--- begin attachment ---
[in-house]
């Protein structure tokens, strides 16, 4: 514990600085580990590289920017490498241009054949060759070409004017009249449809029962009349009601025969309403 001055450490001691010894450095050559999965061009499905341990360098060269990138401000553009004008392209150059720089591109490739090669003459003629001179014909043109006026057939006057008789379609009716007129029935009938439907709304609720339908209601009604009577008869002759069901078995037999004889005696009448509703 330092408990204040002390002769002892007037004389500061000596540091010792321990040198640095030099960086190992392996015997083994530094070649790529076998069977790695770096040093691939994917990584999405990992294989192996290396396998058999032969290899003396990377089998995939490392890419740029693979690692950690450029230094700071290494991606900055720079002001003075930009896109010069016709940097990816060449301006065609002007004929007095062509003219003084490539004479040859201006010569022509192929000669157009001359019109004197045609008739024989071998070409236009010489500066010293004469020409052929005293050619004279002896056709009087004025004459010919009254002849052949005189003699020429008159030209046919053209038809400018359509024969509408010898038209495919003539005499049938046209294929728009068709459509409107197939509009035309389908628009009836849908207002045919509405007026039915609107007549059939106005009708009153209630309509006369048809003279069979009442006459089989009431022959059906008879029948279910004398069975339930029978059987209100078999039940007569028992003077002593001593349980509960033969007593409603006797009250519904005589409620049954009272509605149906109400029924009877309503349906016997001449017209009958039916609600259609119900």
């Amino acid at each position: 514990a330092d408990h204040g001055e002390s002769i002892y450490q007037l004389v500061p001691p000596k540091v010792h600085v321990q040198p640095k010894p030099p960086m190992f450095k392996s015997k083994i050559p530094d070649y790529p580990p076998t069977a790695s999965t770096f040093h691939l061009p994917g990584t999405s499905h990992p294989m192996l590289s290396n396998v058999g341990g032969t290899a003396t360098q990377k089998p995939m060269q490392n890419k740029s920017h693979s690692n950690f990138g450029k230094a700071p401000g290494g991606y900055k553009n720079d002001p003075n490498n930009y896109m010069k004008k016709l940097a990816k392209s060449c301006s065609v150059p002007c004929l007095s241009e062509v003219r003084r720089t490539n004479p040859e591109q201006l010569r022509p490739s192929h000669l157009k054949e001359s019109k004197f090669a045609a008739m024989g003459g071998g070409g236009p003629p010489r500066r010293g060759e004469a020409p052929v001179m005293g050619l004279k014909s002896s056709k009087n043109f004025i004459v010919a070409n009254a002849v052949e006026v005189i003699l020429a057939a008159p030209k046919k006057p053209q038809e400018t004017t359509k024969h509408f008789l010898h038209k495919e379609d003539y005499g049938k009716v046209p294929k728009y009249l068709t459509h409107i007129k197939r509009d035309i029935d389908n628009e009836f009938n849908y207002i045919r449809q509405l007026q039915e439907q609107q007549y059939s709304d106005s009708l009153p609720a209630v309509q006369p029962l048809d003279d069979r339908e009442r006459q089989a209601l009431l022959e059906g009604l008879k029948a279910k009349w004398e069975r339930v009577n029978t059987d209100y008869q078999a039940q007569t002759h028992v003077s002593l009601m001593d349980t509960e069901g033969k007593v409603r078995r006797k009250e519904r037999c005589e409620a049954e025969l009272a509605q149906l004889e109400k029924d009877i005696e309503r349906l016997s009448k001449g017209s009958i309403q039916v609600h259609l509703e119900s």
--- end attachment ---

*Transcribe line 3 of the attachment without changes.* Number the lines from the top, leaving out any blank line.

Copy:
């Amino acid at each position: 514990a330092d408990h204040g001055e002390s002769i002892y450490q007037l004389v500061p001691p000596k540091v010792h600085v321990q040198p640095k010894p030099p960086m190992f450095k392996s015997k083994i050559p530094d070649y790529p580990p076998t069977a790695s999965t770096f040093h691939l061009p994917g990584t999405s499905h990992p294989m192996l590289s290396n396998v058999g341990g032969t290899a003396t360098q990377k089998p995939m060269q490392n890419k740029s920017h693979s690692n950690f990138g450029k230094a700071p401000g290494g991606y900055k553009n720079d002001p003075n490498n930009y896109m010069k004008k016709l940097a990816k392209s060449c301006s065609v150059p002007c004929l007095s241009e062509v003219r003084r720089t490539n004479p040859e591109q201006l010569r022509p490739s192929h000669l157009k054949e001359s019109k004197f090669a045609a008739m024989g003459g071998g070409g236009p003629p010489r500066r010293g060759e004469a020409p052929v001179m005293g050619l004279k014909s002896s056709k009087n043109f004025i004459v010919a070409n009254a002849v052949e006026v005189i003699l020429a057939a008159p030209k046919k006057p053209q038809e400018t004017t359509k024969h509408f008789l010898h038209k495919e379609d003539y005499g049938k009716v046209p294929k728009y009249l068709t459509h409107i007129k197939r509009d035309i029935d389908n628009e009836f009938n849908y207002i045919r449809q509405l007026q039915e439907q609107q007549y059939s709304d106005s009708l009153p609720a209630v309509q006369p029962l048809d003279d069979r339908e009442r006459q089989a209601l009431l022959e059906g009604l008879k029948a279910k009349w004398e069975r339930v009577n029978t059987d209100y008869q078999a039940q007569t002759h028992v003077s002593l009601m001593d349980t509960e069901g033969k007593v409603r078995r006797k009250e519904r037999c005589e409620a049954e025969l009272a509605q149906l004889e109400k029924d009877i005696e309503r349906l016997s009448k001449g017209s009958i309403q039916v609600h259609l509703e119900s």